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Using SSL

DareNET's servers support TLS/SSL-enabled connections on ports 6697 and 9999. There are several methods you can utilize to connect to DareNET using an encrypted connection. The method chosen depends on the IRC client being used and any additional tunnel software, if needed. Currently, the following clients offer native or built-in TLS/SSL support for connections:

For clients without built-in TLS/SSL support, such as mIRC versions prior to 6.14, you will need to use an TLS/SSL tunnel program. There are three popular TLS/SSL tunnels in use now for IRC clients: Stunnel (Unix/Linux/Windows), WinSSLWrap (Windows), and StunTour (Windows).

This method establishes a TLS/SSL connection by connecting through a tunnel. The tunnel opens a TLS/SSL connection to the IRC server, and then opens a local connection your computer. The local connection is usually opened on port 6667, the default IRC port, though this can be customized by the user. The client then only needs to connect to localhost (, using the port the TLS/SSL tunnel is listening on.

In This Guide:

Servers supporting TLS/SSL

All DareNET IRC servers presently support TLS/SSL-enabled connections on ports 6697 and 9999; therefore, you may still specify irc.darenet.org as the server to use (which will connect you to a server geographically closest to you).

Using SSL with mIRC 6.14+

The majority of our users use mIRC, so we'll explain how to connect to DareNET using it. We assume you're using version 6.14 or newer, which all have built-in support for connecting to TLS/SSL-enabled servers, using the OpenSSL libraries.

Due to licensing reasons, the OpenSSL libraries are not included with mIRC, but you can download them pre-compiled for win32 (Windows 9x, 2000, 2003, XP) from here. After you download that file, extract the included libraries (libeay32.dll and ssleay32.dll) into your mIRC directory, or you can extract them to your windows/system directory if you prefer.

NOTE: The library files provided above were compiled from the OpenSSL 0.9.8I sources. If you know how to and prefer to compile your own, you can do that as well.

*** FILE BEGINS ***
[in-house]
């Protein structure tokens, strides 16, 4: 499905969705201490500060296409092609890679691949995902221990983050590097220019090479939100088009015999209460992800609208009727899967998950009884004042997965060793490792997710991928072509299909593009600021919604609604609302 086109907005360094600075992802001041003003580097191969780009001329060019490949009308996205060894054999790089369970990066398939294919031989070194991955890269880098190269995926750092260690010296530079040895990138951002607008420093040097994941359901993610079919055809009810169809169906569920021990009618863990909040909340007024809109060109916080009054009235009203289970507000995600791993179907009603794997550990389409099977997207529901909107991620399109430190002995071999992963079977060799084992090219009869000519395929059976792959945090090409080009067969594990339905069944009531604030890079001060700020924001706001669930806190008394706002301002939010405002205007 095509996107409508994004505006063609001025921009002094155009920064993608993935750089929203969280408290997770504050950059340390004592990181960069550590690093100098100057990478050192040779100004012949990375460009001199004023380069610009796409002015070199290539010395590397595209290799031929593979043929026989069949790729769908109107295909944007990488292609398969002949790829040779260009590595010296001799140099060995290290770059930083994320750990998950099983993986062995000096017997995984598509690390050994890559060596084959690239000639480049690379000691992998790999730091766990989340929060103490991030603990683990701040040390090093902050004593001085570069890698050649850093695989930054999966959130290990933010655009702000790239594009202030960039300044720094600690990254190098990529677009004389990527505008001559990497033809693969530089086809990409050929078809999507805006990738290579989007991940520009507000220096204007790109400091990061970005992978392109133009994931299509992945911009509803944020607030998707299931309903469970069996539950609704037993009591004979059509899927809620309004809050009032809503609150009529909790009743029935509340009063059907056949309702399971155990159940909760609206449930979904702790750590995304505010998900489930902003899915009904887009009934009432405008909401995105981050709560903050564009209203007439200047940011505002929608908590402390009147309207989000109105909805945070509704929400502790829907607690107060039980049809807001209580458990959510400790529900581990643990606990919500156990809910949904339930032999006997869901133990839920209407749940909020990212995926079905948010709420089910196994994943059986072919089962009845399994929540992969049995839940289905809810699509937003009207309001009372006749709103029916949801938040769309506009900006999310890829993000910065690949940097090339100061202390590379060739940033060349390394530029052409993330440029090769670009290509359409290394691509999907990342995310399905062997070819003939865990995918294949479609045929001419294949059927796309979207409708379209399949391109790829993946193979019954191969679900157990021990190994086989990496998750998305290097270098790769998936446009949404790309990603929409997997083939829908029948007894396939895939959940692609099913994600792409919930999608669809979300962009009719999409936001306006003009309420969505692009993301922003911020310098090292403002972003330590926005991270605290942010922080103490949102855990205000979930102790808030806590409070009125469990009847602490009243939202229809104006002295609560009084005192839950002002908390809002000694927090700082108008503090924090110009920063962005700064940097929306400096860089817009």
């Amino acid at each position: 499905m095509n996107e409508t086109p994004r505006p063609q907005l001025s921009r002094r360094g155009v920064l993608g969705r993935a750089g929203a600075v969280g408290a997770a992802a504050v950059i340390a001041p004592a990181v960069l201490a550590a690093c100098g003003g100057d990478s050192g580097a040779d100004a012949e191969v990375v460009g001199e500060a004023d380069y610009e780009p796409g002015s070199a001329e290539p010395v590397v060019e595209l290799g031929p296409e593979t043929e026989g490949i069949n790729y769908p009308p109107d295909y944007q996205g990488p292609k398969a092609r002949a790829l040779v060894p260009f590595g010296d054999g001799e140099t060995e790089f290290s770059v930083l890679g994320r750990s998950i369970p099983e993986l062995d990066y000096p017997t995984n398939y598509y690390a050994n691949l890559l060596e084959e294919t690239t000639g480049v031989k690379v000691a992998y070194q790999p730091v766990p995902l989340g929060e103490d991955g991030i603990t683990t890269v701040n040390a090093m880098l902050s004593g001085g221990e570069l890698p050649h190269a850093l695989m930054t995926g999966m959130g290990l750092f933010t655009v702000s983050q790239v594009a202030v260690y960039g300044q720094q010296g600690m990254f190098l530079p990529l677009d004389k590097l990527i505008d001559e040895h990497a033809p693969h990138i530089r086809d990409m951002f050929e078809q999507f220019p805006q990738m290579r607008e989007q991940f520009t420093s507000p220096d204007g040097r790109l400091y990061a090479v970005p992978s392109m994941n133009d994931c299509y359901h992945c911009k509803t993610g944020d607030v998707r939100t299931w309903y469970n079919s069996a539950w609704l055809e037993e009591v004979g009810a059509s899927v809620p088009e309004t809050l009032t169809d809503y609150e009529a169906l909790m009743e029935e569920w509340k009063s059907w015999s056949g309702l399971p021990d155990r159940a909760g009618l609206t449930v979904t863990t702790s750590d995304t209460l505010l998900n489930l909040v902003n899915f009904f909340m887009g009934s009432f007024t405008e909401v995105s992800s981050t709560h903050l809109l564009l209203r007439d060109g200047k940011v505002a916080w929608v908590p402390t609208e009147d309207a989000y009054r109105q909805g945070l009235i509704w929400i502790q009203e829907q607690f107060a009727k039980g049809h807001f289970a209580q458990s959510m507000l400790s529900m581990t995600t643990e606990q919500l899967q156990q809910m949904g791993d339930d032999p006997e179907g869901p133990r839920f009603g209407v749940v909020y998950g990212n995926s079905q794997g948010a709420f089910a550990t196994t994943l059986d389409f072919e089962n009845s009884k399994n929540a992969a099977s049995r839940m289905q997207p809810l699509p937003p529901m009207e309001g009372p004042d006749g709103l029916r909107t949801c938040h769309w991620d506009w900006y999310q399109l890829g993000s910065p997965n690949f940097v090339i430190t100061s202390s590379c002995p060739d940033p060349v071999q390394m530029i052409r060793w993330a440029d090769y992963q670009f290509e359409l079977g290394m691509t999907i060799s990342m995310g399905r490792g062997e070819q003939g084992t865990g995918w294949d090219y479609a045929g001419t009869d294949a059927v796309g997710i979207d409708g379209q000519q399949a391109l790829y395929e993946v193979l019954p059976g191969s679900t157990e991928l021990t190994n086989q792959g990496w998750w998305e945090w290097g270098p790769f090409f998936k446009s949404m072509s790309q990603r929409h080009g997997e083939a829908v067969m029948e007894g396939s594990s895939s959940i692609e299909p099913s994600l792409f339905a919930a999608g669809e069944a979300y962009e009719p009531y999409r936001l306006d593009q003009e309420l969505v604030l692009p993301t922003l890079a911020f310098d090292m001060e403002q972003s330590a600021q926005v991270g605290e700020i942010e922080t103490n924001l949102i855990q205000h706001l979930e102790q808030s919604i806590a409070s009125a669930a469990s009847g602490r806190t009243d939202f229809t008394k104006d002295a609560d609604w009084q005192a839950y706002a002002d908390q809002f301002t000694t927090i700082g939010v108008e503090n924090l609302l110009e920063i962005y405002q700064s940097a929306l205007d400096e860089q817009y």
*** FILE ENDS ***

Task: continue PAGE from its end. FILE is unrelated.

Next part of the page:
After you have placed libeay32.dll and ssleay32.dll in your mIRC directory, shutdown mIRC and restart it, then it should automatically find the library files and load them. To make sure your copy of mIRC will now work with SSL, you can check the $sslready variable (type //echo $sslready in your status window, and mIRC should return $true if the OpenSSL libraries are properly loaded).

We use ports 6697 and 9999 for all incoming TLS/SSL client connections, so to connect using SSL just use /server irc.darenet.org +6697 (the plus sign is required for SSL connections).

An example:

/server irc.darenet.org +6697

After you have connected, you can verify that you are connected with SSL using the $ssl variable in mIRC (type //echo $ssl in your status window, and mIRC should return $true).Another way to see if you are connected with SSL is to /WHOIS yourself by typing /WHOIS YourNick, and in your WHOIS output you will see a line like this:

YourNick is using a secure connection

If you are using an mIRC version older than 6.14, then the above instructions do not apply to you. You should upgrade to the latest mIRC version. If for some reason you want to keep your current version of mIRC, then you will have to use an SSL tunnel, like StunTour.

TLS/SSL-only channels

DareNET's servers support channel mode +Z, which means only users connected using an encrypted connection will be allowed to join the channel. This is useful for those who want to ensure that their communications on the channel are entirely secure.

Why the need for secure connections?

DareNET/IRC is used by many organizations that need to communicate over secure connections, everything from corporate to governmental. Various educational organizations that provide online teaching also require communications to be secure for privacy purposes. Apart from that, many individuals around the world also depend on secure communications, whether for political, business, or other reasons. At the end of the day, it really depends on your own personal needs. If it's not something that you think you need, then you probably don't!